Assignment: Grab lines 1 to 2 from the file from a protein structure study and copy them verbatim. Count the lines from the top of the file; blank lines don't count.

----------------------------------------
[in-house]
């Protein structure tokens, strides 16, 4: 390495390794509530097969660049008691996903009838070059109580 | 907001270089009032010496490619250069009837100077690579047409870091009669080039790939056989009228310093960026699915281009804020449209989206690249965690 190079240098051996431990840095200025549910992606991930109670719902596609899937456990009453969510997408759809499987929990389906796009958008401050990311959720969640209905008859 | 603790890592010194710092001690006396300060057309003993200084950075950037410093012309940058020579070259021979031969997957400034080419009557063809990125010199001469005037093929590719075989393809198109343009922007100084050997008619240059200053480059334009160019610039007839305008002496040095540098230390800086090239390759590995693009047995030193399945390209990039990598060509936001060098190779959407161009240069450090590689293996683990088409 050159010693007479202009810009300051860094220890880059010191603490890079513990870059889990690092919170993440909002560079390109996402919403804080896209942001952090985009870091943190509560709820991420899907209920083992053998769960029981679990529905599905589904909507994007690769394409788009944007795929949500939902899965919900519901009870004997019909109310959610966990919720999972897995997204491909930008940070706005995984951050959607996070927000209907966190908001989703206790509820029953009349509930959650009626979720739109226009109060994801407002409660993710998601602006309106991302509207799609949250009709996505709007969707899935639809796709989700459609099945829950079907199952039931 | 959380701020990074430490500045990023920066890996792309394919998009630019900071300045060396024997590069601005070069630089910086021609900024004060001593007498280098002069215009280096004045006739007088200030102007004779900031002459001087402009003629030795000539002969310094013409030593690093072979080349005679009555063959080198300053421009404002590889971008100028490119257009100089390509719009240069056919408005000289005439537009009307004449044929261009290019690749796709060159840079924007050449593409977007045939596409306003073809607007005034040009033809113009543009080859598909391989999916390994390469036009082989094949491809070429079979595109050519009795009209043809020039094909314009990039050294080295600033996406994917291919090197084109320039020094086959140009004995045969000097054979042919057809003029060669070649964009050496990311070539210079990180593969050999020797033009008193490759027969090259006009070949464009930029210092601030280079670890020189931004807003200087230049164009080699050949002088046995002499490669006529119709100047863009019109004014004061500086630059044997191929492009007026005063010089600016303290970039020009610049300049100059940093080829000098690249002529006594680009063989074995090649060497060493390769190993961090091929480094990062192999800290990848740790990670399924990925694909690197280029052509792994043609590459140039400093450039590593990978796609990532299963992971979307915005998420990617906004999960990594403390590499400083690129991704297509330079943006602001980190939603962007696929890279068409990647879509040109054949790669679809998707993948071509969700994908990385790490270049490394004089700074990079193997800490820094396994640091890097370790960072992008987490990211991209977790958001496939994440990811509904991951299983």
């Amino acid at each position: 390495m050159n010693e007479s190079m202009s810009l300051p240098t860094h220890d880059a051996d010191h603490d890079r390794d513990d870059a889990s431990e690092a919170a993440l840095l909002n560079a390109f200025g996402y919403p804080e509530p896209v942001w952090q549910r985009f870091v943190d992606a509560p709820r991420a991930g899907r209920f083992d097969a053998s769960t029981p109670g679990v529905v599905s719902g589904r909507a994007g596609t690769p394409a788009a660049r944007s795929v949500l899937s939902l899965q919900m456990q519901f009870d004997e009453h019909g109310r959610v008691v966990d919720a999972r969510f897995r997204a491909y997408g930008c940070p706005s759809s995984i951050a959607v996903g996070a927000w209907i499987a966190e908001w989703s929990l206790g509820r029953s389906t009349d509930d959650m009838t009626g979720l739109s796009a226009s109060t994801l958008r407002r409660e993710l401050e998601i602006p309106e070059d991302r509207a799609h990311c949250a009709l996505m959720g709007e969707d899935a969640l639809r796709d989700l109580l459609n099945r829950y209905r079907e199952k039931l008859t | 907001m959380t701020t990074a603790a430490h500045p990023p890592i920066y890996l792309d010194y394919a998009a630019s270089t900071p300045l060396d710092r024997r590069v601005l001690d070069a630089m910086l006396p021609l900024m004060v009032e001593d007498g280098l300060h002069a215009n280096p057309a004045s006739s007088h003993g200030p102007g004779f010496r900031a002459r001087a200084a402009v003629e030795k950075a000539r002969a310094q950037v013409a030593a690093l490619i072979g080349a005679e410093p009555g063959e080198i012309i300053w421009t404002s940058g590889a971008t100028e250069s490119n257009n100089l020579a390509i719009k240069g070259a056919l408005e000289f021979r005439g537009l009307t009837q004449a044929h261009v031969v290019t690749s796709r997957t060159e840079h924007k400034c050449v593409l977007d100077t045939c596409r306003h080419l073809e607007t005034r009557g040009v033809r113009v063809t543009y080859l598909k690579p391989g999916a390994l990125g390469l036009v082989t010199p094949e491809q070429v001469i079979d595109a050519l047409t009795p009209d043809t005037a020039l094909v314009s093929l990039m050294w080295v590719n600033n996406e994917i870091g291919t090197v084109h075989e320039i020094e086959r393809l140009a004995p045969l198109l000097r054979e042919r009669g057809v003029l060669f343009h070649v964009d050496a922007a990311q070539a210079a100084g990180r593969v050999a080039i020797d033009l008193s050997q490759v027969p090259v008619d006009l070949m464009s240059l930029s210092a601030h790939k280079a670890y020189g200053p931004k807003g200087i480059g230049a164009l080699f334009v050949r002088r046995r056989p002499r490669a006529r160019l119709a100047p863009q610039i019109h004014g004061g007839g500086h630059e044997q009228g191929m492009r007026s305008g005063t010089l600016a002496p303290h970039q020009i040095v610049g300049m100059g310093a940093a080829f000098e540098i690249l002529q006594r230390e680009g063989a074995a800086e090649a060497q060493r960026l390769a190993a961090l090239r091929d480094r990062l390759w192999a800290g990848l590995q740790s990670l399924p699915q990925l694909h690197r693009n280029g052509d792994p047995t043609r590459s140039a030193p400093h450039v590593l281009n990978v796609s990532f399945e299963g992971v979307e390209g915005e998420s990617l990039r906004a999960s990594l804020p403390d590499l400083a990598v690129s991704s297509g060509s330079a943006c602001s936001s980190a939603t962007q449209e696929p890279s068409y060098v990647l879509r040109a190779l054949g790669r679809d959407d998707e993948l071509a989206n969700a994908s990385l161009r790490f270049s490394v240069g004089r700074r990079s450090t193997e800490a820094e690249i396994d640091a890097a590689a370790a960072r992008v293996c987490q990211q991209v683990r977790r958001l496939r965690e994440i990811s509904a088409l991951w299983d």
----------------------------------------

[in-house]
């Protein structure tokens, strides 16, 4: 390495390794509530097969660049008691996903009838070059109580 | 907001270089009032010496490619250069009837100077690579047409870091009669080039790939056989009228310093960026699915281009804020449209989206690249965690 190079240098051996431990840095200025549910992606991930109670719902596609899937456990009453969510997408759809499987929990389906796009958008401050990311959720969640209905008859 | 603790890592010194710092001690006396300060057309003993200084950075950037410093012309940058020579070259021979031969997957400034080419009557063809990125010199001469005037093929590719075989393809198109343009922007100084050997008619240059200053480059334009160019610039007839305008002496040095540098230390800086090239390759590995693009047995030193399945390209990039990598060509936001060098190779959407161009240069450090590689293996683990088409 050159010693007479202009810009300051860094220890880059010191603490890079513990870059889990690092919170993440909002560079390109996402919403804080896209942001952090985009870091943190509560709820991420899907209920083992053998769960029981679990529905599905589904909507994007690769394409788009944007795929949500939902899965919900519901009870004997019909109310959610966990919720999972897995997204491909930008940070706005995984951050959607996070927000209907966190908001989703206790509820029953009349509930959650009626979720739109226009109060994801407002409660993710998601602006309106991302509207799609949250009709996505709007969707899935639809796709989700459609099945829950079907199952039931 | 959380701020990074430490500045990023920066890996792309394919998009630019900071300045060396024997590069601005070069630089910086021609900024004060001593007498280098002069215009280096004045006739007088200030102007004779900031002459001087402009003629030795000539002969310094013409030593690093072979080349005679009555063959080198300053421009404002590889971008100028490119257009100089390509719009240069056919408005000289005439537009009307004449044929261009290019690749796709060159840079924007050449593409977007045939596409306003073809607007005034040009033809113009543009080859598909391989999916390994390469036009082989094949491809070429079979595109050519009795009209043809020039094909314009990039050294080295600033996406994917291919090197084109320039020094086959140009004995045969000097054979042919057809003029060669070649964009050496990311070539210079990180593969050999020797033009008193490759027969090259006009070949464009930029210092601030280079670890020189931004807003200087230049164009080699050949002088046995002499490669006529119709100047863009019109004014004061500086630059044997191929492009007026005063010089600016303290970039020009610049300049100059940093080829000098690249002529006594680009063989074995090649060497060493390769190993961090091929480094990062192999800290990848740790990670399924990925694909690197280029052509792994043609590459140039400093450039590593990978796609990532299963992971979307915005998420990617906004999960990594403390590499400083690129991704297509330079943006602001980190939603962007696929890279068409990647879509040109054949790669679809998707993948071509969700994908990385790490270049490394004089700074990079193997800490820094396994640091890097370790960072992008987490990211991209977790958001496939994440990811509904991951299983």